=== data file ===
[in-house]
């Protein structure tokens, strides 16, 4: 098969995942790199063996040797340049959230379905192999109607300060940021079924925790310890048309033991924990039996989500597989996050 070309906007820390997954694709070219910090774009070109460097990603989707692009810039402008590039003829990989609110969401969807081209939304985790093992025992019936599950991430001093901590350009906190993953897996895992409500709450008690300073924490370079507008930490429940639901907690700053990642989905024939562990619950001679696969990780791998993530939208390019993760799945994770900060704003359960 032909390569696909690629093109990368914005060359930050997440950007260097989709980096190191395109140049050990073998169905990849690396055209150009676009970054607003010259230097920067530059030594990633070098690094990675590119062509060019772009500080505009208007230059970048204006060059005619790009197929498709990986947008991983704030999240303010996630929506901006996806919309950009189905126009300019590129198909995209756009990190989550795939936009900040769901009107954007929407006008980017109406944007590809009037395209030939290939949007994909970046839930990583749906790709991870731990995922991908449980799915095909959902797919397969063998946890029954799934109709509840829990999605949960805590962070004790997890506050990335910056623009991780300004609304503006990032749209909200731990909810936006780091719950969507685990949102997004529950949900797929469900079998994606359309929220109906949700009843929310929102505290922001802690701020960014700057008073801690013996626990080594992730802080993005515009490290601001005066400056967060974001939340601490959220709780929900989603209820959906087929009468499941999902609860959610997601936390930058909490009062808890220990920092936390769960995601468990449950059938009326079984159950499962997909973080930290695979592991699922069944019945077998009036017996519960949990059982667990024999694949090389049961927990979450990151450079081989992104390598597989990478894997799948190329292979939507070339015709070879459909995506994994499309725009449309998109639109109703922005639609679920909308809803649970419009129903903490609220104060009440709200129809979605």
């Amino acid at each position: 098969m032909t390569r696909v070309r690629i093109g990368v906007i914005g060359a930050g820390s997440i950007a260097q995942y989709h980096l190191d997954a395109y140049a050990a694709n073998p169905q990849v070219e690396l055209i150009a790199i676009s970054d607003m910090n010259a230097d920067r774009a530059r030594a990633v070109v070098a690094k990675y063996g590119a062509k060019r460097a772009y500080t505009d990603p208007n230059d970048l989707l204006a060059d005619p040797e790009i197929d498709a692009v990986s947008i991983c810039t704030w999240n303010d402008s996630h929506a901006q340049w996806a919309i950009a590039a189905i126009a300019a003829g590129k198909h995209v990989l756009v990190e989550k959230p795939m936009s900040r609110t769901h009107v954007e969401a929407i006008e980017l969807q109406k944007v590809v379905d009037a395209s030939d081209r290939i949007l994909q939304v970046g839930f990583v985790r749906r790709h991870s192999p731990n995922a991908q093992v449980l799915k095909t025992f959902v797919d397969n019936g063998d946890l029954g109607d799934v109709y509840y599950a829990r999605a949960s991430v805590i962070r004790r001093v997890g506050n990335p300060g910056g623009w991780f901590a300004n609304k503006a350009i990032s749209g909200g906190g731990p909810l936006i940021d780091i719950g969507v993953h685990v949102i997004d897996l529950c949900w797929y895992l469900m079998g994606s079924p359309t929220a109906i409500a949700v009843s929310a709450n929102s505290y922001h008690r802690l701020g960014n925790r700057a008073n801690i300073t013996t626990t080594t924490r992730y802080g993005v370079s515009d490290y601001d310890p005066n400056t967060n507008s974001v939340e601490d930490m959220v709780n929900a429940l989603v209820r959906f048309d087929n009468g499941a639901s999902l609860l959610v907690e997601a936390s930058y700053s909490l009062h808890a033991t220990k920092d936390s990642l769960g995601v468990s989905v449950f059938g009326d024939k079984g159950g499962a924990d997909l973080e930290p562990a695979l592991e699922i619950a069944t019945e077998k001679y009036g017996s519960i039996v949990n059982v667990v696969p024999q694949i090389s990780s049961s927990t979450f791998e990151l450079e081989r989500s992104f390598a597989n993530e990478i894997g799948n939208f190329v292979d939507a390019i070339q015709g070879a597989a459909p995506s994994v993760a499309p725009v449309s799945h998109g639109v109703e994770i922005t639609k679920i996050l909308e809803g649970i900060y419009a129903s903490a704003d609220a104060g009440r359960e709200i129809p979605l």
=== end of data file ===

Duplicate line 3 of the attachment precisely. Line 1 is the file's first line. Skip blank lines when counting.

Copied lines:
């Amino acid at each position: 098969m032909t390569r696909v070309r690629i093109g990368v906007i914005g060359a930050g820390s997440i950007a260097q995942y989709h980096l190191d997954a395109y140049a050990a694709n073998p169905q990849v070219e690396l055209i150009a790199i676009s970054d607003m910090n010259a230097d920067r774009a530059r030594a990633v070109v070098a690094k990675y063996g590119a062509k060019r460097a772009y500080t505009d990603p208007n230059d970048l989707l204006a060059d005619p040797e790009i197929d498709a692009v990986s947008i991983c810039t704030w999240n303010d402008s996630h929506a901006q340049w996806a919309i950009a590039a189905i126009a300019a003829g590129k198909h995209v990989l756009v990190e989550k959230p795939m936009s900040r609110t769901h009107v954007e969401a929407i006008e980017l969807q109406k944007v590809v379905d009037a395209s030939d081209r290939i949007l994909q939304v970046g839930f990583v985790r749906r790709h991870s192999p731990n995922a991908q093992v449980l799915k095909t025992f959902v797919d397969n019936g063998d946890l029954g109607d799934v109709y509840y599950a829990r999605a949960s991430v805590i962070r004790r001093v997890g506050n990335p300060g910056g623009w991780f901590a300004n609304k503006a350009i990032s749209g909200g906190g731990p909810l936006i940021d780091i719950g969507v993953h685990v949102i997004d897996l529950c949900w797929y895992l469900m079998g994606s079924p359309t929220a109906i409500a949700v009843s929310a709450n929102s505290y922001h008690r802690l701020g960014n925790r700057a008073n801690i300073t013996t626990t080594t924490r992730y802080g993005v370079s515009d490290y601001d310890p005066n400056t967060n507008s974001v939340e601490d930490m959220v709780n929900a429940l989603v209820r959906f048309d087929n009468g499941a639901s999902l609860l959610v907690e997601a936390s930058y700053s909490l009062h808890a033991t220990k920092d936390s990642l769960g995601v468990s989905v449950f059938g009326d024939k079984g159950g499962a924990d997909l973080e930290p562990a695979l592991e699922i619950a069944t019945e077998k001679y009036g017996s519960i039996v949990n059982v667990v696969p024999q694949i090389s990780s049961s927990t979450f791998e990151l450079e081989r989500s992104f390598a597989n993530e990478i894997g799948n939208f190329v292979d939507a390019i070339q015709g070879a597989a459909p995506s994994v993760a499309p725009v449309s799945h998109g639109v109703e994770i922005t639609k679920i996050l909308e809803g649970i900060y419009a129903s903490a704003d609220a104060g009440r359960e709200i129809p979605l």